Salt of the Earth


I bet 100% of us grew up in households that used regular old Morton Table Salt. I did. The iconic blue container. The girl with the umbrella. It’s what we did.

Then, somewhere about the time when Olive Oil became Extra Virgin, salt became Kosher Salt, Sea Salt, Pink Salt…anything except the regular blue Morton Iodized salt.

I use Morton’s Coarse Kosher salt myself because I like the large grains and how it salts foods without oversalting.


The box of Morton Coarse Salt I bought a few weeks ago didn’t particularly seem coarse. The grains were much more fine. Not as fine as table salt, but not what I was used to. So while out yesterday, I bought a second box and it too seemed much more fine than  normal. I wanted to see if the box I bought a few weeks ago was a one-off anomaly and I couldn’t do that without another box to compare it to. It too was finer than I was used to.

So I called Morton. Much to my very pleasant superpose, a real person answered the phone without the litany of Press One Now.

I asked her if Morton had changed the recipe for the coarse salt, if they were making it more fine. No, she said, no changes. I explained it WAS different so she asked me to send her a sample. Morton is mailing me a prepaid box with a ziploc bag in which she wants me to put a good quarter of the box. No problem. I told her I had two boxes, did she want me to send two separate samples. No, only one box. The boxes had two different codes on them and she explained that’s because they were made in different plants but she only wanted the box with a certain code to be mailed to her. Not sure why. You’d think she’d want both, right?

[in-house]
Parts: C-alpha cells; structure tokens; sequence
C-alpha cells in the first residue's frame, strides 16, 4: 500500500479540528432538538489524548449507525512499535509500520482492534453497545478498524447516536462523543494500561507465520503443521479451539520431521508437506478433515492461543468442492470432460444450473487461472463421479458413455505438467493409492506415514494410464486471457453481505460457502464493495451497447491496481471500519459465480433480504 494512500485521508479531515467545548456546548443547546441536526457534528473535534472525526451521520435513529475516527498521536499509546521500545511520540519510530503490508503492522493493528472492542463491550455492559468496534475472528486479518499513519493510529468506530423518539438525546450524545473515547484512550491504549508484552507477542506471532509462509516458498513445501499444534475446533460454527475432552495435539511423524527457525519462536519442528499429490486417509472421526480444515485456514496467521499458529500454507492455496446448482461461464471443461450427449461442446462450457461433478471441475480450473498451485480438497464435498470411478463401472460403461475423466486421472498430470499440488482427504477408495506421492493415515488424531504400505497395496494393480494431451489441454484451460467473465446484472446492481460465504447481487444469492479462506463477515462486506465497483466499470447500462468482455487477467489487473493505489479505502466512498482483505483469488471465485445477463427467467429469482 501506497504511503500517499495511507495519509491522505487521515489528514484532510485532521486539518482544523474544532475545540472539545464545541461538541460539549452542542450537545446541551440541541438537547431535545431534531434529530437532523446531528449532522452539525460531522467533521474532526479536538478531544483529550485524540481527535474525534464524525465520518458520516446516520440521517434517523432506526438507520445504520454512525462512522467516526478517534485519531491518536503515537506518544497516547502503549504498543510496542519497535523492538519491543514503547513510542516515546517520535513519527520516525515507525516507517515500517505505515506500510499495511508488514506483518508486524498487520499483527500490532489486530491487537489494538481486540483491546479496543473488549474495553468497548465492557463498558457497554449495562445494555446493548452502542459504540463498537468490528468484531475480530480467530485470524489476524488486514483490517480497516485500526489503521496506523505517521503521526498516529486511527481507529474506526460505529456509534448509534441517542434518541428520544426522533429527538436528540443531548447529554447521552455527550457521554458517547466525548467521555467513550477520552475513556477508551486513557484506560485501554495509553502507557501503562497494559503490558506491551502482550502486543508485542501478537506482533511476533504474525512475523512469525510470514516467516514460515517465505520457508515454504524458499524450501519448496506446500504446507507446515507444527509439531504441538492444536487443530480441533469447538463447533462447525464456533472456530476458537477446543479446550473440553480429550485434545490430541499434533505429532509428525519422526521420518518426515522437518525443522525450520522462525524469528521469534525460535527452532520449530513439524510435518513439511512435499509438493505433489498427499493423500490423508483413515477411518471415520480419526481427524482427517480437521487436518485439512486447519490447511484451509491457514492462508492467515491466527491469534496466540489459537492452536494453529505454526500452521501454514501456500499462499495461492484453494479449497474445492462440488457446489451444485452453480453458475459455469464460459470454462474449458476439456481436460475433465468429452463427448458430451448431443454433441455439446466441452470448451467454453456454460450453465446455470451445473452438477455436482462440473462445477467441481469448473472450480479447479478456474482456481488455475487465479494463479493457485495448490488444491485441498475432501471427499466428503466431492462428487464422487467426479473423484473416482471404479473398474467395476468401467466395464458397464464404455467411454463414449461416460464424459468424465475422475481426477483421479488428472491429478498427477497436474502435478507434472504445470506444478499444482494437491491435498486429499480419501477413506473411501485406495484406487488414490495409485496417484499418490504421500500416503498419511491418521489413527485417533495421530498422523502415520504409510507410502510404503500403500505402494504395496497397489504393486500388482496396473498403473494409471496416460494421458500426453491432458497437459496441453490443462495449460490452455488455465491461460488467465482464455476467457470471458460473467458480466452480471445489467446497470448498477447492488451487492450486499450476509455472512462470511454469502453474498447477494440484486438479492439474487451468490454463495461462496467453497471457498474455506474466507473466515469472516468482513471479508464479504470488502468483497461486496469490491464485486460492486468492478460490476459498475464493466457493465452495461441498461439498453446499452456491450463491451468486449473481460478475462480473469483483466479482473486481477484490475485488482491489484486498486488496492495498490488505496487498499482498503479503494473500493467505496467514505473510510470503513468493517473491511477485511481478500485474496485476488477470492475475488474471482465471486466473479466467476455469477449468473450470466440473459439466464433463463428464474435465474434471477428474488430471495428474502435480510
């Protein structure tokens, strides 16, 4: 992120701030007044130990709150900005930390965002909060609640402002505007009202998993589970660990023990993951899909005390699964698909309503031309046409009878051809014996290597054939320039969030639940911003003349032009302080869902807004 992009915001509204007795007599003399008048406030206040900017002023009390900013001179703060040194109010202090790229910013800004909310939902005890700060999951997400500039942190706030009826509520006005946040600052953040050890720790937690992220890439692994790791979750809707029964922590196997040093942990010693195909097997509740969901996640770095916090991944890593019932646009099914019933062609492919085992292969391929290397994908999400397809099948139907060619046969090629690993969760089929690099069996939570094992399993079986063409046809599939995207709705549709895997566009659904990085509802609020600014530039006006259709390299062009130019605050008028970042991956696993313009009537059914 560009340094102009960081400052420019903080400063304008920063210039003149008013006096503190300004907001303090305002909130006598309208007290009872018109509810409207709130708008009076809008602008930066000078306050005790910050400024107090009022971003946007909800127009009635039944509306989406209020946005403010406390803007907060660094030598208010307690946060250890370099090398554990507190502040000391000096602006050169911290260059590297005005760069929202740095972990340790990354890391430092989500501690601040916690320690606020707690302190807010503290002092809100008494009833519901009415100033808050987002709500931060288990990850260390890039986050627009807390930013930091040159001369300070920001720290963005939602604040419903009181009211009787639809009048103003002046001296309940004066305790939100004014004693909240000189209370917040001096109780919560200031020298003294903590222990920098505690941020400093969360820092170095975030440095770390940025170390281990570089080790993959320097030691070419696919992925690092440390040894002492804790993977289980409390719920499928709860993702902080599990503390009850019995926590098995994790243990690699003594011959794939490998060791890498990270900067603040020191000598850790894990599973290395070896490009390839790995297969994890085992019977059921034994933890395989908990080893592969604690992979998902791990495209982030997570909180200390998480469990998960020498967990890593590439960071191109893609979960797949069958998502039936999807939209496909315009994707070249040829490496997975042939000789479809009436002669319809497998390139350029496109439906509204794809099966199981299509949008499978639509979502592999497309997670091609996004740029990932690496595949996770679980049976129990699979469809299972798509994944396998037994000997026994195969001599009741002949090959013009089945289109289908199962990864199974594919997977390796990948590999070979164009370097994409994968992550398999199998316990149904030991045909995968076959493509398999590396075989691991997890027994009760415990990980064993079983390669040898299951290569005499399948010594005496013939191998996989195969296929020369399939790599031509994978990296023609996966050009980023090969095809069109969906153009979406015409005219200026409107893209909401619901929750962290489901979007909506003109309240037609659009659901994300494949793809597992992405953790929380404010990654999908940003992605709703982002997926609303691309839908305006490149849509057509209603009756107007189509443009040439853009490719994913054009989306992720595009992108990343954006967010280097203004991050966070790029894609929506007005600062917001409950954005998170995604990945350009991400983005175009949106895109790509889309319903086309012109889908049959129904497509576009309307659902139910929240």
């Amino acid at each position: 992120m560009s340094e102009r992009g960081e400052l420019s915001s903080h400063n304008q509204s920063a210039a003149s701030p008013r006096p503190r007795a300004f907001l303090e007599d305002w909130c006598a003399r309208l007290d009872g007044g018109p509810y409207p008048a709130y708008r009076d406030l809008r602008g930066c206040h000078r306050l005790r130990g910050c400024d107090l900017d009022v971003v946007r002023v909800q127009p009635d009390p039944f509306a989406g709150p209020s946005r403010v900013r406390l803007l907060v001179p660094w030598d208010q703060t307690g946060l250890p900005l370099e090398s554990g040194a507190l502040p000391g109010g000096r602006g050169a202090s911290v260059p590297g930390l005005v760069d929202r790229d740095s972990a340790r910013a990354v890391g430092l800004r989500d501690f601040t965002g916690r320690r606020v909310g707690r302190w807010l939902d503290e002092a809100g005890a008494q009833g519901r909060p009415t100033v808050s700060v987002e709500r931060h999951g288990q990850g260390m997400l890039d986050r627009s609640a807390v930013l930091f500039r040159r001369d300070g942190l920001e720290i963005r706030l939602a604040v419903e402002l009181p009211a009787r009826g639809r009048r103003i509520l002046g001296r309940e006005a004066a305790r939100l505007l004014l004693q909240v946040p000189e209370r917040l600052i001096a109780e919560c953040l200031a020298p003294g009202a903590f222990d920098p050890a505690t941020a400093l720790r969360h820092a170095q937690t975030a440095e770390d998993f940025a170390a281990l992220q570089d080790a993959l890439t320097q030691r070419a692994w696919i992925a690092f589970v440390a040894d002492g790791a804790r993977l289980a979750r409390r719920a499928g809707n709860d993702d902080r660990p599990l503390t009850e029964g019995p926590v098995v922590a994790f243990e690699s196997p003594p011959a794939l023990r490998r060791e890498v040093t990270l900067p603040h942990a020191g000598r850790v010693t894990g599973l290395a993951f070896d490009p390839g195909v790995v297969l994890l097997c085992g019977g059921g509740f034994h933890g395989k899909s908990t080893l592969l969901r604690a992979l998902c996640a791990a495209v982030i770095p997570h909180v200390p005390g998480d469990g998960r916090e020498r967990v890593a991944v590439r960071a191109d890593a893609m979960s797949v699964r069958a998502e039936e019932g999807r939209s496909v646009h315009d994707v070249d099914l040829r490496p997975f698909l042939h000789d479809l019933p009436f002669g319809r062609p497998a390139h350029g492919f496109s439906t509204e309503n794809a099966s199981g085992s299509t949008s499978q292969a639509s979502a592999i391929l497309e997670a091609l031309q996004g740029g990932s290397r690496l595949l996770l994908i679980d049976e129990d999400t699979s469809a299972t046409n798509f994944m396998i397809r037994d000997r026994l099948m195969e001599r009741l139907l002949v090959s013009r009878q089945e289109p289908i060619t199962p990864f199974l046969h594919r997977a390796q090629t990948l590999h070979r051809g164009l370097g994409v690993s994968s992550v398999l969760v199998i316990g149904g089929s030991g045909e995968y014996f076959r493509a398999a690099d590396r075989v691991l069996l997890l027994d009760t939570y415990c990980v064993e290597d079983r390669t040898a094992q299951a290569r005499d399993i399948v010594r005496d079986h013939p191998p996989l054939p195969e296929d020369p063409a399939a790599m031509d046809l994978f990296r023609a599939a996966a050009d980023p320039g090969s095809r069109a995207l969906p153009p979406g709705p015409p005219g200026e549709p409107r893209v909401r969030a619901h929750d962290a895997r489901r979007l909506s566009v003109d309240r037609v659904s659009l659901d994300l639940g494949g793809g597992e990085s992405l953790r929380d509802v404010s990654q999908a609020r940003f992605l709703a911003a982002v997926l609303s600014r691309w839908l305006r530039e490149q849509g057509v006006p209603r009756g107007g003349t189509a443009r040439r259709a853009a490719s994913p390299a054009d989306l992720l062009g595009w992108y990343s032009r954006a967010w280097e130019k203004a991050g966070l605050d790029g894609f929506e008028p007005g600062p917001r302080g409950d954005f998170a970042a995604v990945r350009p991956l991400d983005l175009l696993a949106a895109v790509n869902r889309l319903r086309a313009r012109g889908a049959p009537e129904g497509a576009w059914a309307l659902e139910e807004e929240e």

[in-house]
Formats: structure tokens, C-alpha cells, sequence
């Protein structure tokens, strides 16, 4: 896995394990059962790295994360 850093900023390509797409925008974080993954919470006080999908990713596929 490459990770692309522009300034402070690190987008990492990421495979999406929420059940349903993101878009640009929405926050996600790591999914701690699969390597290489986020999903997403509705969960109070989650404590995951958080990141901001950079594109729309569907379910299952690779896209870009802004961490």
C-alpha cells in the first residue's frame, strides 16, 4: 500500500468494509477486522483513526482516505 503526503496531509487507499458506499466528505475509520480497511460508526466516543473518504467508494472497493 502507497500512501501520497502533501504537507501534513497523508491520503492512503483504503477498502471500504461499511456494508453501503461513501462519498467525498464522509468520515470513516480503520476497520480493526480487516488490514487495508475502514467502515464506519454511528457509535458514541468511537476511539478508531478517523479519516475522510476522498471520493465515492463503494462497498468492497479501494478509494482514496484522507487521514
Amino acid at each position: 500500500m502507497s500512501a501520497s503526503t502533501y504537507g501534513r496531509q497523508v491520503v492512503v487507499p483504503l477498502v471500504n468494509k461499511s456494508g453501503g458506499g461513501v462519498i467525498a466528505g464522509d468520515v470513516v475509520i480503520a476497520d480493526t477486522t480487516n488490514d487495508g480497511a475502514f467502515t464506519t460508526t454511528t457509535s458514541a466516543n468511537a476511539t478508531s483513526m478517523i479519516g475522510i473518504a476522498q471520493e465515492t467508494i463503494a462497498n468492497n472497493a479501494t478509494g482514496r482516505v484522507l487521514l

She added she’d send me coupons for two free boxes of the salt and I said that if the salt was indeed changed to a new consistency that I didn’t like, I would switch to a different brand. But honestly, no other brand makes coarse kosher salt as well as Morton.

I’m not a fan of sea salt for every day cooking and while I do keep a container of good pink sea salt around, and have another good sea salt, I rarely dig it out.

Speaking of salt and things tasting good, the steaks we had last night from Fleishers were beyond perfect. Melt in your mouth tender. Like buttah. We cooked both on the BBQ but shared one and even that, it was too much to consume. Lots of leftover today for a steak sandwich or steak atop a salad.

Sunshine today. Lilac starting to bud. Leaf blowing peeps out all over the place.

Happy Hump Day. Lastly, anyone watching Zuckerberg testify? I’m not. No way. I did see a few minutes of coverage when Senator Booker demanded Facebook be more racially diverse. Irony: the funny-as-hell black women pro-Trump duo Diamond and Silk were deemed Unsafe by Facebook. So I guess by Booker asking for more racial diversity, he really meant Liberal Racial Diversity. Ha.

11 thoughts on “Salt of the Earth

    1. You don’t use salt for taste reasons or for health issues? I’m no doctor but I think salt is an important component in a healthy body. I’ve always objected to those on a no salt diet. The problem is all the hidden salts in foods, foods you don’t even suspect of having a lot of hidden salt do. That’s why I rarely buy any frozen foods and prepare 99% of what we cook so I can control the salt and other ingredients.

      1. Taste reasons. My taste buds are different than most and I find salt on certain foods make the food taste bitter. Good restaurants don’t put salt on the table.